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To What Extent Does the Adoption of Modern Variety Increase Productivity and Income? A Case Study of the Rice Sector in Tanzania

Listed author(s):
  • Nakano, Yuko
  • Kajisa, Kei

Although high-yielding modern rice varieties (MVs) have been gradually disseminating over Sub-Saharan Africa, little is known about how their adoption influences agriculture productivity and household income. To fill this research gap, we analyzed two kinds of data sets in Tanzania: a national representative cross-sectional data and a two-year panel data of irrigated farmers in one district. The most important finding is a strong complementary relationship between MVs and water control; high yield is achieved when MVs are grown with improved bunds in paddy fields of irrigated areas. We also find that the use of chemical fertilizer and the practice of transplanting in rows increase yield and income of both the adopters and nonadopters of MVs in the irrigated areas. In rain-fed areas, we observe a limited impact of MVs. These findings suggest that introducing MVs as a package of technologies with agronomic practices is effective to fully achieve their potential. In the long run, development of irrigation would be important to realize a rice Green Revolution in Sub-Saharan Africa.

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File URL: http://hdl.handle.net/10685/133
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File URL: https://jicari.repo.nii.ac.jp/?action=repository_uri&item_id=680&file_id=9&file_no=1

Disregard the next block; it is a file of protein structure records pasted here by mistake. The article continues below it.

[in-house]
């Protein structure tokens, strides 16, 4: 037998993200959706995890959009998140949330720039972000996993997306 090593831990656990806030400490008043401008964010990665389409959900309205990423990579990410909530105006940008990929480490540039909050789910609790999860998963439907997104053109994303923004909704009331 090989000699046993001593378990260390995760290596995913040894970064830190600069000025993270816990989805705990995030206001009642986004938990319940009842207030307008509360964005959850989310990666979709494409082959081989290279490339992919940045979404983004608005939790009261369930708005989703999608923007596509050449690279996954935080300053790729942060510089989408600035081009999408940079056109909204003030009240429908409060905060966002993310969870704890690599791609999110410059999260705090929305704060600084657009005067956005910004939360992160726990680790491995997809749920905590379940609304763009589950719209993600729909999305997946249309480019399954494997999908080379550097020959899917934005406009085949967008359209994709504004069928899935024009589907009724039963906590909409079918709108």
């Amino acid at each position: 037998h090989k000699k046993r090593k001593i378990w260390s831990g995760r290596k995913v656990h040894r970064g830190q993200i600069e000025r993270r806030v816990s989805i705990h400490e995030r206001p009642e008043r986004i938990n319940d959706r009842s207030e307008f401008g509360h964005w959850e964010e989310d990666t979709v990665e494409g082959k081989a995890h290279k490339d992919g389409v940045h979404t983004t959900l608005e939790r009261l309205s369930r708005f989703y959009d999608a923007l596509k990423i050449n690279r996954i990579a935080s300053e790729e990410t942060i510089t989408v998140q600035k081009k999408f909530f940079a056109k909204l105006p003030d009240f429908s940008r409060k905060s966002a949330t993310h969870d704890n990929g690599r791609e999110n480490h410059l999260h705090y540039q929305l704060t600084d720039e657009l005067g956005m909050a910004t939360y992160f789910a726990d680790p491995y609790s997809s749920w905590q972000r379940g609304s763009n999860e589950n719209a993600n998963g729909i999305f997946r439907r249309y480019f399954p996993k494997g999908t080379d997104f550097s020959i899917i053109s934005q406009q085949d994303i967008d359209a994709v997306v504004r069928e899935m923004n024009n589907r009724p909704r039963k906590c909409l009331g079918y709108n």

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Paper provided by JICA Research Institute in its series Working Papers with number 71.

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Date of creation: 20 Mar 2014
Handle: RePEc:jic:wpaper:71
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  1. Adekambi, Souleimane Adeyemi & Diagne, Aliou & Simtowe, Franklin & Biaou, Gauthier, 2009. "The Impact of Agricultural Technology Adoption on Poverty: The case of NERICA rice varieties in Benin," 2009 Conference, August 16-22, 2009, Beijing, China 51645, International Association of Agricultural Economists.
  2. Yoko Kijima & Keijiro Otsuka & Dick Sserunkuuma, 2008. "Assessing the impact of NERICA on income and poverty in central and western Uganda," Agricultural Economics, International Association of Agricultural Economists, vol. 38(3), pages 327-337, 05.
  3. Takeshi SAKURAI, 2006. "Intensification Of Rainfed Lowland Rice Production In West Africa: Present Status And Potential Green Revolution," The Developing Economies, Institute of Developing Economies, vol. 44(2), pages 232-251.
  4. Kijima, Yoko & Otsuka, Keijiro & Sserunkuuma, Dick, 2011. "An Inquiry into Constraints on a Green Revolution in Sub-Saharan Africa: The Case of NERICA Rice in Uganda," World Development, Elsevier, vol. 39(1), pages 77-86, January.
  5. Kijima, Yoko & Ito, Yukinori & Otsuka, Keijiro, 2012. "Assessing the Impact of Training on Lowland Rice Productivity in an African Setting: Evidence from Uganda," World Development, Elsevier, vol. 40(8), pages 1610-1618.
  6. Raes, D. & Kafiriti, E.M. & Wellens, J. & Deckers, J. & Maertens, A. & Mugogo, S. & Dondeyne, S. & Descheemaeker, K., 2007. "Can soil bunds increase the production of rain-fed lowland rice in south eastern Tanzania?," Agricultural Water Management, Elsevier, vol. 89(3), pages 229-235, May.
  7. Nakano, Yuko & Kajisa, Kei, 2011. "The impact of Access to Credit and Training on Technological Adoption: A Case of the Rice Sector in Tanzania," 2011 Annual Meeting, July 24-26, 2011, Pittsburgh, Pennsylvania 103763, Agricultural and Applied Economics Association.
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